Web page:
My first drawing age 2 1/2 years
I love a good thunderstorm! The house where I grew up in Maryland was surrounded by huge oak and beech trees. My brother and I used to go out on the screened porch on the third floor to watch the trees bend over, feel the rain pelt on our faces, see the lightning knife across the sky and feel the thunder in our chests. Many of my landscapes still reflect these feelings. They are full of excitement, movement, strength and often mystery. They are meant to be emotional and to look beyond and below the surface of things. To show the power, motion and constant state of change that to me defines Mother Nature. In fact, I try to infuse all my works with these same qualities in one way or another.

As with many creative people, both of my parents and grandparents were very artistic. They realized I had some talent and supplied me with paints, pastels and paper at an early age. My first real drawing was at age 2 ˝ years. It was a duck and my mother, as all good mothers’ do, saved it. Oddly enough my first real job as an artist was painting duck decoys, which was big business in Maryland. I saw mallards in my sleep for months.

 If it is true that it takes a village to raise a child, I was raised well. We had the good fortune of having a high school art teacher who worked part time as a delivery man for our local liquor store. Since Dad went through a case of beer every few weeks and Mom a bottle of gin, I got to have my art work “graded and corrected.” He would drop off the bottles and I would give him my recent creations. The next time he came by he would return them to me with suggestions for improvements. Then there was my grandmother who lived down the hill from us. She provided me with my first studio/work place when I was about 12 years old. By age 13 years I was enrolled in Schuler School of Fine Arts in Baltimore, Maryland where we spent a great deal of time copying the works of the “Great Masters.” I found my stride when I took summer classes that involved plein air (outdoors painting) landscapes in watercolor. Later I attended a high school that offered an intense program for artistically gifted kids which opened my eyes to all sorts of possibilities.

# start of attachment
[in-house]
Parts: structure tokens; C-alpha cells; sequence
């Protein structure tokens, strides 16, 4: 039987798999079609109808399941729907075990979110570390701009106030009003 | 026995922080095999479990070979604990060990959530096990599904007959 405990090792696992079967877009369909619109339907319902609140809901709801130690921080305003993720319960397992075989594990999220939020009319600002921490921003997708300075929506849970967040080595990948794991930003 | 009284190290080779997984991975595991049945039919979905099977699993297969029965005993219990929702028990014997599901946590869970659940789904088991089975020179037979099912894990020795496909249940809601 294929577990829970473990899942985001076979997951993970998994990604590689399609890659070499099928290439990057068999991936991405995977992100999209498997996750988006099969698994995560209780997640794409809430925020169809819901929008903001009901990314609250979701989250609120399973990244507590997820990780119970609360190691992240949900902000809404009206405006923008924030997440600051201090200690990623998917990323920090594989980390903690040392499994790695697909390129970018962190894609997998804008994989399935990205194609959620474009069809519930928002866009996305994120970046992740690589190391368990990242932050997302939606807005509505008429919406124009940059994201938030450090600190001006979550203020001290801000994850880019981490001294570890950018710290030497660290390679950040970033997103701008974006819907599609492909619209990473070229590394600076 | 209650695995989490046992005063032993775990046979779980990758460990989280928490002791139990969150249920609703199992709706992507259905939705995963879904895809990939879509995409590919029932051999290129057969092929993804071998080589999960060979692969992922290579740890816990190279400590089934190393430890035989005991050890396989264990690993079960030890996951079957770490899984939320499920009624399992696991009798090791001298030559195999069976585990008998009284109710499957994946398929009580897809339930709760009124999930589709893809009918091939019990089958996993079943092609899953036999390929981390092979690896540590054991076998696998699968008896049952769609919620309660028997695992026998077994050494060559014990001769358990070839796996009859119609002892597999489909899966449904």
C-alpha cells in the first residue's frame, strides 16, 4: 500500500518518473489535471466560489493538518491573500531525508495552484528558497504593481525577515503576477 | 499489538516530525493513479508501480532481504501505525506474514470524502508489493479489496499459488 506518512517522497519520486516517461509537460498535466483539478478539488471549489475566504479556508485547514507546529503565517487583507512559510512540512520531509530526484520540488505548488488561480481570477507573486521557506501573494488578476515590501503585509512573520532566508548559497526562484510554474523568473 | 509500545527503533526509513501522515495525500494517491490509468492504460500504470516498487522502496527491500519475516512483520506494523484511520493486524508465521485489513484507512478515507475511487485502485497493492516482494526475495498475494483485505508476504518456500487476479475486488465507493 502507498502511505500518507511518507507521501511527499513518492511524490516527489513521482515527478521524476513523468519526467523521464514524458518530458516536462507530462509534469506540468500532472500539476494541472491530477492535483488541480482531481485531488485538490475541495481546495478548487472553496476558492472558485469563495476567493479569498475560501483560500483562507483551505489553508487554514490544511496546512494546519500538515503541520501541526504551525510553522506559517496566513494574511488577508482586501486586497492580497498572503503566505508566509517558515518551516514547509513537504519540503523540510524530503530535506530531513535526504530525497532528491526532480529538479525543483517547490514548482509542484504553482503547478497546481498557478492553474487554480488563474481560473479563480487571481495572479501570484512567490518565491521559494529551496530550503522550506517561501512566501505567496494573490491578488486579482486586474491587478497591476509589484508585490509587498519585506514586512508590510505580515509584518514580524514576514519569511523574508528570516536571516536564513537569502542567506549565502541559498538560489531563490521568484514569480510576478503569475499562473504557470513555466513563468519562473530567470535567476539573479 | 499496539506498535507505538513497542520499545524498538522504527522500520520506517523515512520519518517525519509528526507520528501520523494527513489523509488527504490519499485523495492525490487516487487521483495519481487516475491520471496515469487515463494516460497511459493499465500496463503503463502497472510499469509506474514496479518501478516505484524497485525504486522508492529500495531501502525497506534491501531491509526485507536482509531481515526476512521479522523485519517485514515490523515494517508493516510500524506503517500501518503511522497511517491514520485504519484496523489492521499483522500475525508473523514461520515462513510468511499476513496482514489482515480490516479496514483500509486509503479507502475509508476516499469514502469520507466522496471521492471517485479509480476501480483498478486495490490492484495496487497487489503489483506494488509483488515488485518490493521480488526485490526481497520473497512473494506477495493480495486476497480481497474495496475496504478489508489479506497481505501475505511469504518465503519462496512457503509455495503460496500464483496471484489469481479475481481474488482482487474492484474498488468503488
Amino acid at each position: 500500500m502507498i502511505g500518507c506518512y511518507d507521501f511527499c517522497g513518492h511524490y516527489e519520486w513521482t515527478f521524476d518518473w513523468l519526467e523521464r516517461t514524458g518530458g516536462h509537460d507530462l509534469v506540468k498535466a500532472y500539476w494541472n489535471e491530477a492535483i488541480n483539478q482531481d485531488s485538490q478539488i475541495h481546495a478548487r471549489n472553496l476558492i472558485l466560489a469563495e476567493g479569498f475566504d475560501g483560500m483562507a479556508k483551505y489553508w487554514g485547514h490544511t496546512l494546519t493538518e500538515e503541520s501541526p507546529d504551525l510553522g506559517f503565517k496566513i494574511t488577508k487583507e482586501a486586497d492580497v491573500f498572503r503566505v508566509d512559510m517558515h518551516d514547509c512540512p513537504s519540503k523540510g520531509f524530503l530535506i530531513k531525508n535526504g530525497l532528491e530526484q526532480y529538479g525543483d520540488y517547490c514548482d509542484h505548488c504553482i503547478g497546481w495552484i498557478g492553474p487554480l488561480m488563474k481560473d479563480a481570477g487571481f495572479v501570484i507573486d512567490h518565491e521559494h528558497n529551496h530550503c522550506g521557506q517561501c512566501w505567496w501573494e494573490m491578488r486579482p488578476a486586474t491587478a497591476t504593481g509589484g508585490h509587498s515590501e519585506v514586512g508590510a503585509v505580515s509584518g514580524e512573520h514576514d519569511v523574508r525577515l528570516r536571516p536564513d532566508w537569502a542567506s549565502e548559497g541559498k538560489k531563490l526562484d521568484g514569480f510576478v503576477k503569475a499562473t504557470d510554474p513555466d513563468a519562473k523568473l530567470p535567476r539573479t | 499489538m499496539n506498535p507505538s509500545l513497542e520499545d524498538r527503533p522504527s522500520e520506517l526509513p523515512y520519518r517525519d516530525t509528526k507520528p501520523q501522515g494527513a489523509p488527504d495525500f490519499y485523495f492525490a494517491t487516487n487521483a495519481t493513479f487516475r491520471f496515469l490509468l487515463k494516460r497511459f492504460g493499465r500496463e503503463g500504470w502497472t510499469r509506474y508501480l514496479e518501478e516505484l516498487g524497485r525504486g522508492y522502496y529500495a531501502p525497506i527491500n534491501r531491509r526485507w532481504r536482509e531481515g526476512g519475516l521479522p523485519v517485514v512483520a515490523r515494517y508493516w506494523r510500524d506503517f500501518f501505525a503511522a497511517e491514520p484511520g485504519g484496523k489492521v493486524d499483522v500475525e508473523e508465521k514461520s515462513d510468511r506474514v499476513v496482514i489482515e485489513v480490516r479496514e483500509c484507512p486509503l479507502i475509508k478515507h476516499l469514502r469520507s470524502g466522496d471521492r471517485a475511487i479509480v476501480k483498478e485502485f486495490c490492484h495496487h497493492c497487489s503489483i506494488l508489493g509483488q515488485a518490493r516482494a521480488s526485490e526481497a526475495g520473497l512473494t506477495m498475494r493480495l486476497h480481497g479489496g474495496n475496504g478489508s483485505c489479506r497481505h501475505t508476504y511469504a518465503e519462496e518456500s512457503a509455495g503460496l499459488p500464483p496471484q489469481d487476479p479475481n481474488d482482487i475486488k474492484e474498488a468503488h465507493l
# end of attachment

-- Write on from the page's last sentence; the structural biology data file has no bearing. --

I married soon after graduating from high school and quickly had 3 children to raise. I eventually moved to Oregon where I met my second husband who introduced me to sailing. We bought a sail boat, and in 1994 quit our jobs and took off for a two and a half year sailing adventure which took us to Mexico, Costa Rica, Panama, Belize and many places in between. With my paints on board, I became totally smitten with the vibrant color found in the tropics. Even the shadows were rich with color. I also became fascinated with the movement, color and shape of the water as caused by the wind. I often put this theme in my current work.

Of all the influences on my work, the sailing adventure has been the greatest. I was allowed uninterrupted time to focus on my work and to observe all that was around me. Since there was a new landscape around each corner, I learned to look at the world with “fresh eyes” and a childlike sense of wonder. That has helped me to view the familiar places at home with the same eyes. On return from our trip, I decided if I could get up the courage to sail half way around the world I could most certainly give being a full time painter/artist a try.

Over the years I have had opportunities to study with many wonderful artists and have taught some classes myself. I consider myself largely self-taught but, then I think most successful artists are largely self-taught even if they have a degree.

I am currently living on Oregon’s central coast in Waldport. Our sail boat is moored in Newport, not too far away. I have a wonderful studio with a view of the ocean that so fascinates me AND I still love a whopping good storm.
Virginia Leonnig
Recent Works
People and Places